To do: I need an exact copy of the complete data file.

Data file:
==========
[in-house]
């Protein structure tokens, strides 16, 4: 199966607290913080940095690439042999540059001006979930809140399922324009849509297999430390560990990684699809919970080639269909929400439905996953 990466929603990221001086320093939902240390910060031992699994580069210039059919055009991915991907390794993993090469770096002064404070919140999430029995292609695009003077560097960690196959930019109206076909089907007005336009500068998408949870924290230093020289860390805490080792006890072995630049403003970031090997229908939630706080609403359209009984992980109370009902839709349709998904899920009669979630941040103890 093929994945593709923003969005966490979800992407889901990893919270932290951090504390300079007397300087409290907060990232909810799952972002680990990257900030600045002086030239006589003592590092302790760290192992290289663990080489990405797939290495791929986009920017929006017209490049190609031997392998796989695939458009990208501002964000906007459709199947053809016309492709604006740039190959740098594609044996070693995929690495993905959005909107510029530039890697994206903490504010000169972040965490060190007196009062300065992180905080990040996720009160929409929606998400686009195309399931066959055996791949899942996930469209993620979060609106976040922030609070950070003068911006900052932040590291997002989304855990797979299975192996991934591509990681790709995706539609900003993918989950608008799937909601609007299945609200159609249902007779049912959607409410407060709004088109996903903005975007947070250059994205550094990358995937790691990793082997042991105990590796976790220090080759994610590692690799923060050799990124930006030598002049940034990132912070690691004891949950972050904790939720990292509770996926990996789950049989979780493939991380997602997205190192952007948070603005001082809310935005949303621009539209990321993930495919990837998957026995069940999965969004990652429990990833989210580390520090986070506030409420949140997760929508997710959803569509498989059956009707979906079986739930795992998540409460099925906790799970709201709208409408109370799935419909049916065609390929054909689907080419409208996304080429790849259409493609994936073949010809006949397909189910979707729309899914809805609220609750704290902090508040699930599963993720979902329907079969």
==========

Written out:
[in-house]
């Protein structure tokens, strides 16, 4: 199966607290913080940095690439042999540059001006979930809140399922324009849509297999430390560990990684699809919970080639269909929400439905996953 990466929603990221001086320093939902240390910060031992699994580069210039059919055009991915991907390794993993090469770096002064404070919140999430029995292609695009003077560097960690196959930019109206076909089907007005336009500068998408949870924290230093020289860390805490080792006890072995630049403003970031090997229908939630706080609403359209009984992980109370009902839709349709998904899920009669979630941040103890 093929994945593709923003969005966490979800992407889901990893919270932290951090504390300079007397300087409290907060990232909810799952972002680990990257900030600045002086030239006589003592590092302790760290192992290289663990080489990405797939290495791929986009920017929006017209490049190609031997392998796989695939458009990208501002964000906007459709199947053809016309492709604006740039190959740098594609044996070693995929690495993905959005909107510029530039890697994206903490504010000169972040965490060190007196009062300065992180905080990040996720009160929409929606998400686009195309399931066959055996791949899942996930469209993620979060609106976040922030609070950070003068911006900052932040590291997002989304855990797979299975192996991934591509990681790709995706539609900003993918989950608008799937909601609007299945609200159609249902007779049912959607409410407060709004088109996903903005975007947070250059994205550094990358995937790691990793082997042991105990590796976790220090080759994610590692690799923060050799990124930006030598002049940034990132912070690691004891949950972050904790939720990292509770996926990996789950049989979780493939991380997602997205190192952007948070603005001082809310935005949303621009539209990321993930495919990837998957026995069940999965969004990652429990990833989210580390520090986070506030409420949140997760929508997710959803569509498989059956009707979906079986739930795992998540409460099925906790799970709201709208409408109370799935419909049916065609390929054909689907080419409208996304080429790849259409493609994936073949010809006949397909189910979707729309899914809805609220609750704290902090508040699930599963993720979902329907079969």